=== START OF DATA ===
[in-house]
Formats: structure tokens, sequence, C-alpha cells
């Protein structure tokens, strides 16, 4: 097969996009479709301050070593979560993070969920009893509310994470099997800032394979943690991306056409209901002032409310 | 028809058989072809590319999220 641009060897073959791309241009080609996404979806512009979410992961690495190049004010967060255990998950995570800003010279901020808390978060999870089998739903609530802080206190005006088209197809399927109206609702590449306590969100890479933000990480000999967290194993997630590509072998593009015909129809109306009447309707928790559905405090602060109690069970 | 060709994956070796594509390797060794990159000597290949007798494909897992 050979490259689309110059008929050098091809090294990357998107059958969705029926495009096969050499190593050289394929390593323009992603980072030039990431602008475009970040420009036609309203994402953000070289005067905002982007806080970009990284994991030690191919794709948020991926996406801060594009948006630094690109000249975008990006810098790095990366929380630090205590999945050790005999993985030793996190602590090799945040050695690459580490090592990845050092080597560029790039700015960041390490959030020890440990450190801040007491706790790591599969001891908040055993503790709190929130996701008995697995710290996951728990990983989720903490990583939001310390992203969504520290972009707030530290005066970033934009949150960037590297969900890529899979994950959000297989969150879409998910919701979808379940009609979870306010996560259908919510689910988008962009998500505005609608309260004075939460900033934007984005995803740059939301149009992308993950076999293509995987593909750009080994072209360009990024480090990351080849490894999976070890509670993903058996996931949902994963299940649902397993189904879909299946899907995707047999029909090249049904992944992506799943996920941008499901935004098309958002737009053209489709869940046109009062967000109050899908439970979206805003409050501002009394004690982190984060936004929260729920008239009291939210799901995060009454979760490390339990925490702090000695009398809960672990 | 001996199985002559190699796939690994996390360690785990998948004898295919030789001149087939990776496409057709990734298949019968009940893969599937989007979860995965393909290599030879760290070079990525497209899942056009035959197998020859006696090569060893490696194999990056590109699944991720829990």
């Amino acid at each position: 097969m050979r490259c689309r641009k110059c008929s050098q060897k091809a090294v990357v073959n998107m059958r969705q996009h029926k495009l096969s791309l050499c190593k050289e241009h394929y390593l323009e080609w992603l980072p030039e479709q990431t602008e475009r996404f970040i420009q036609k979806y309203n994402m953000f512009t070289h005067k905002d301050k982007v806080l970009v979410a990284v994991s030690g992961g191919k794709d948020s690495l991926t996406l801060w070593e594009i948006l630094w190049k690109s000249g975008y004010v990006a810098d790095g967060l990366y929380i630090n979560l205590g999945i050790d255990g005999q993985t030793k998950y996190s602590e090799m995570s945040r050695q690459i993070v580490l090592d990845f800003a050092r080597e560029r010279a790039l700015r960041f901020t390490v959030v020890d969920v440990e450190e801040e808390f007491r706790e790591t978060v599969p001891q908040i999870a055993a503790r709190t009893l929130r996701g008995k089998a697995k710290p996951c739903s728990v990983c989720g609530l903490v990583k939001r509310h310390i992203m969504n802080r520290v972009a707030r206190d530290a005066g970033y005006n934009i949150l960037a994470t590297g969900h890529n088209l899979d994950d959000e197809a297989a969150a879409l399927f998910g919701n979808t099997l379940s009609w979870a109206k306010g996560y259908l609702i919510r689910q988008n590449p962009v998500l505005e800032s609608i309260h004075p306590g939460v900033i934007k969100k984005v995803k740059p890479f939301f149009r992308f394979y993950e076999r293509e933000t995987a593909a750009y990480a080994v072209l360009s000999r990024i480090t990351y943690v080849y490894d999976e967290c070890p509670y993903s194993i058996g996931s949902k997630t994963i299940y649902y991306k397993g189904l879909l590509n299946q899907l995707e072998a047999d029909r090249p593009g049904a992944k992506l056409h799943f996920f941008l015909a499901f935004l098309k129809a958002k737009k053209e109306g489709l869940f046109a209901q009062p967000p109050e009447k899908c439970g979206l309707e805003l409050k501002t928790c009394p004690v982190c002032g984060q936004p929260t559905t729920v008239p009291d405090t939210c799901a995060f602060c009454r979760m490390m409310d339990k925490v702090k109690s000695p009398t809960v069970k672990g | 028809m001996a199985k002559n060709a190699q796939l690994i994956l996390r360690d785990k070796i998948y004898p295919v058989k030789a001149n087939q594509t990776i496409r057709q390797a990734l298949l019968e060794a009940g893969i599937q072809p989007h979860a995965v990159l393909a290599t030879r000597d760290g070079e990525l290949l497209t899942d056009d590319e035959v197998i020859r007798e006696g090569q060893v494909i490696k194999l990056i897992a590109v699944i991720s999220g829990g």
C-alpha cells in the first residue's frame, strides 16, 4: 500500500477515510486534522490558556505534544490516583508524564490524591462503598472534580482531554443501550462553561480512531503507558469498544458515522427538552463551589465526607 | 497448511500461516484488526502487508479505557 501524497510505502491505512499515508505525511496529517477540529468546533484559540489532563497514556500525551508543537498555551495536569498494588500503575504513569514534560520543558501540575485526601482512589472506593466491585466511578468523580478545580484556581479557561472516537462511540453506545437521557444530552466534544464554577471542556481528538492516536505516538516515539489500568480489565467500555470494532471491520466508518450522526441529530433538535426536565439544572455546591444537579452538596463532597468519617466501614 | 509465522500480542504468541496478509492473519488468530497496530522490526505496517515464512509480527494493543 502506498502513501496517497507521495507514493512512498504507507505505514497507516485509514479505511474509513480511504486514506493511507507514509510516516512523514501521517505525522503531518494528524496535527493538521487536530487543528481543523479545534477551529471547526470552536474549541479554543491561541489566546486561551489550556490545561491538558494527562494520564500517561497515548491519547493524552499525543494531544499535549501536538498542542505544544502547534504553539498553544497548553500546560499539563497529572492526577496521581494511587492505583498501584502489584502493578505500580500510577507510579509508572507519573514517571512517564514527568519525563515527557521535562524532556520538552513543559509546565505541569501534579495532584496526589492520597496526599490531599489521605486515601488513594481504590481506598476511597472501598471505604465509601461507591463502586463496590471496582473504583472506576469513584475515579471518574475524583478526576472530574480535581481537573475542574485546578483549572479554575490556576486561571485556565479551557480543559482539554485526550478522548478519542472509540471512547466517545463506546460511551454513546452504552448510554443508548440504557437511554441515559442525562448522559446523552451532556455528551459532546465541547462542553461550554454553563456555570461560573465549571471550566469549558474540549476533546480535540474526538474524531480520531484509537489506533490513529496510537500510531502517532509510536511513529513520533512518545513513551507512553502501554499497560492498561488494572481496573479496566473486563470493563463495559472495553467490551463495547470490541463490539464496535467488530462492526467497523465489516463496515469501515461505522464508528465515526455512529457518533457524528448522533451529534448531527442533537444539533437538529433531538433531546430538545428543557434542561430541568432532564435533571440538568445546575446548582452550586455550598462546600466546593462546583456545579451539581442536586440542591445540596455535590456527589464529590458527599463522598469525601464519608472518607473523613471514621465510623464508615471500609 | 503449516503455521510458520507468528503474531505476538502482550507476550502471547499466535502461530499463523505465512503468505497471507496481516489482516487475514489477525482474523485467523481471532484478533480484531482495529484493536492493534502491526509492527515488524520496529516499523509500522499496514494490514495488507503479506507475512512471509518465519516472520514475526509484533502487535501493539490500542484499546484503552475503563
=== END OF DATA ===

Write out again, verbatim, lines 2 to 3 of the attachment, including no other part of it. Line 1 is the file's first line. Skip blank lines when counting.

Formats: structure tokens, sequence, C-alpha cells
């Protein structure tokens, strides 16, 4: 097969996009479709301050070593979560993070969920009893509310994470099997800032394979943690991306056409209901002032409310 | 028809058989072809590319999220 641009060897073959791309241009080609996404979806512009979410992961690495190049004010967060255990998950995570800003010279901020808390978060999870089998739903609530802080206190005006088209197809399927109206609702590449306590969100890479933000990480000999967290194993997630590509072998593009015909129809109306009447309707928790559905405090602060109690069970 | 060709994956070796594509390797060794990159000597290949007798494909897992 050979490259689309110059008929050098091809090294990357998107059958969705029926495009096969050499190593050289394929390593323009992603980072030039990431602008475009970040420009036609309203994402953000070289005067905002982007806080970009990284994991030690191919794709948020991926996406801060594009948006630094690109000249975008990006810098790095990366929380630090205590999945050790005999993985030793996190602590090799945040050695690459580490090592990845050092080597560029790039700015960041390490959030020890440990450190801040007491706790790591599969001891908040055993503790709190929130996701008995697995710290996951728990990983989720903490990583939001310390992203969504520290972009707030530290005066970033934009949150960037590297969900890529899979994950959000297989969150879409998910919701979808379940009609979870306010996560259908919510689910988008962009998500505005609608309260004075939460900033934007984005995803740059939301149009992308993950076999293509995987593909750009080994072209360009990024480090990351080849490894999976070890509670993903058996996931949902994963299940649902397993189904879909299946899907995707047999029909090249049904992944992506799943996920941008499901935004098309958002737009053209489709869940046109009062967000109050899908439970979206805003409050501002009394004690982190984060936004929260729920008239009291939210799901995060009454979760490390339990925490702090000695009398809960672990 | 001996199985002559190699796939690994996390360690785990998948004898295919030789001149087939990776496409057709990734298949019968009940893969599937989007979860995965393909290599030879760290070079990525497209899942056009035959197998020859006696090569060893490696194999990056590109699944991720829990």